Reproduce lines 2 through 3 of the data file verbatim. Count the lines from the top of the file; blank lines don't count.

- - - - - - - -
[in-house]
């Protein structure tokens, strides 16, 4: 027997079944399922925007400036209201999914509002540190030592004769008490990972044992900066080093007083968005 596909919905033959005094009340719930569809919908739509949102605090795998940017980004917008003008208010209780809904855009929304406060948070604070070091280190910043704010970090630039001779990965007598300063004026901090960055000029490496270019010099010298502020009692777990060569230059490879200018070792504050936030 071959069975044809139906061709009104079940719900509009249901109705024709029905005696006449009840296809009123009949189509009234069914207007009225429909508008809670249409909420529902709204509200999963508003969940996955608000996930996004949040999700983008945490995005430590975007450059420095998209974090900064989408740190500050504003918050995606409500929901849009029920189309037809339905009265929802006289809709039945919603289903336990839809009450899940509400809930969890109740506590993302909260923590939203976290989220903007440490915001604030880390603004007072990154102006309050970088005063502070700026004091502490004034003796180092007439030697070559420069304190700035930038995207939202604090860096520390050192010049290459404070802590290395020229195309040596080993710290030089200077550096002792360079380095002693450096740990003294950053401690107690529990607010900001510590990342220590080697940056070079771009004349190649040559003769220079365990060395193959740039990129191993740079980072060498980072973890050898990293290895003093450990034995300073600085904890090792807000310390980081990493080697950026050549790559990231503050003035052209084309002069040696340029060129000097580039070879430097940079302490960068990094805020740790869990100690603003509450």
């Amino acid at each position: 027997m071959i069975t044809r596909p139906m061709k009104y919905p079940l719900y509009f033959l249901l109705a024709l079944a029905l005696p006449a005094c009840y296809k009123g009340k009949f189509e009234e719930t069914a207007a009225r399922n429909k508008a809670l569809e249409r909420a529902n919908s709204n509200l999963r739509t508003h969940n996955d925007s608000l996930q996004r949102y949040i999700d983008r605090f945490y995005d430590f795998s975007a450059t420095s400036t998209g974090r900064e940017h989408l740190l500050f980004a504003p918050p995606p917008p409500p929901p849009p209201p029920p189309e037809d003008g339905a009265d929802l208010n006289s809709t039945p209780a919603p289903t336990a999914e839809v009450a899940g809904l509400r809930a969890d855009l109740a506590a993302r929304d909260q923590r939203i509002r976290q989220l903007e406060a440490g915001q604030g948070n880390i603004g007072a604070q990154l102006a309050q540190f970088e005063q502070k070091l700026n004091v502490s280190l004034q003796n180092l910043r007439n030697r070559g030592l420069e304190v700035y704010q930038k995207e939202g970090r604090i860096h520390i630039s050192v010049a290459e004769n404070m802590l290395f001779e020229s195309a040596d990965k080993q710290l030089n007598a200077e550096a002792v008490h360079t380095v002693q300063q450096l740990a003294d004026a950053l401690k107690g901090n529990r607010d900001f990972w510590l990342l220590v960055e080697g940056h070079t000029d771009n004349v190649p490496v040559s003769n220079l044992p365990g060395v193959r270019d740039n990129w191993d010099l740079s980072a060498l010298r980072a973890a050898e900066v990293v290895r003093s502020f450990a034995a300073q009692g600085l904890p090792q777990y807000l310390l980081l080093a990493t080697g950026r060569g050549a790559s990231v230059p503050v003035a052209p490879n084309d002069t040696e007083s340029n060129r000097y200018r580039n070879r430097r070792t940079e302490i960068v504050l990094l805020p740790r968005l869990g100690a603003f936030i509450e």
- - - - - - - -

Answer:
């Protein structure tokens, strides 16, 4: 027997079944399922925007400036209201999914509002540190030592004769008490990972044992900066080093007083968005 596909919905033959005094009340719930569809919908739509949102605090795998940017980004917008003008208010209780809904855009929304406060948070604070070091280190910043704010970090630039001779990965007598300063004026901090960055000029490496270019010099010298502020009692777990060569230059490879200018070792504050936030 071959069975044809139906061709009104079940719900509009249901109705024709029905005696006449009840296809009123009949189509009234069914207007009225429909508008809670249409909420529902709204509200999963508003969940996955608000996930996004949040999700983008945490995005430590975007450059420095998209974090900064989408740190500050504003918050995606409500929901849009029920189309037809339905009265929802006289809709039945919603289903336990839809009450899940509400809930969890109740506590993302909260923590939203976290989220903007440490915001604030880390603004007072990154102006309050970088005063502070700026004091502490004034003796180092007439030697070559420069304190700035930038995207939202604090860096520390050192010049290459404070802590290395020229195309040596080993710290030089200077550096002792360079380095002693450096740990003294950053401690107690529990607010900001510590990342220590080697940056070079771009004349190649040559003769220079365990060395193959740039990129191993740079980072060498980072973890050898990293290895003093450990034995300073600085904890090792807000310390980081990493080697950026050549790559990231503050003035052209084309002069040696340029060129000097580039070879430097940079302490960068990094805020740790869990100690603003509450």
């Amino acid at each position: 027997m071959i069975t044809r596909p139906m061709k009104y919905p079940l719900y509009f033959l249901l109705a024709l079944a029905l005696p006449a005094c009840y296809k009123g009340k009949f189509e009234e719930t069914a207007a009225r399922n429909k508008a809670l569809e249409r909420a529902n919908s709204n509200l999963r739509t508003h969940n996955d925007s608000l996930q996004r949102y949040i999700d983008r605090f945490y995005d430590f795998s975007a450059t420095s400036t998209g974090r900064e940017h989408l740190l500050f980004a504003p918050p995606p917008p409500p929901p849009p209201p029920p189309e037809d003008g339905a009265d929802l208010n006289s809709t039945p209780a919603p289903t336990a999914e839809v009450a899940g809904l509400r809930a969890d855009l109740a506590a993302r929304d909260q923590r939203i509002r976290q989220l903007e406060a440490g915001q604030g948070n880390i603004g007072a604070q990154l102006a309050q540190f970088e005063q502070k070091l700026n004091v502490s280190l004034q003796n180092l910043r007439n030697r070559g030592l420069e304190v700035y704010q930038k995207e939202g970090r604090i860096h520390i630039s050192v010049a290459e004769n404070m802590l290395f001779e020229s195309a040596d990965k080993q710290l030089n007598a200077e550096a002792v008490h360079t380095v002693q300063q450096l740990a003294d004026a950053l401690k107690g901090n529990r607010d900001f990972w510590l990342l220590v960055e080697g940056h070079t000029d771009n004349v190649p490496v040559s003769n220079l044992p365990g060395v193959r270019d740039n990129w191993d010099l740079s980072a060498l010298r980072a973890a050898e900066v990293v290895r003093s502020f450990a034995a300073q009692g600085l904890p090792q777990y807000l310390l980081l080093a990493t080697g950026r060569g050549a790559s990231v230059p503050v003035a052209p490879n084309d002069t040696e007083s340029n060129r000097y200018r580039n070879r430097r070792t940079e302490i960068v504050l990094l805020p740790r968005l869990g100690a603003f936030i509450e």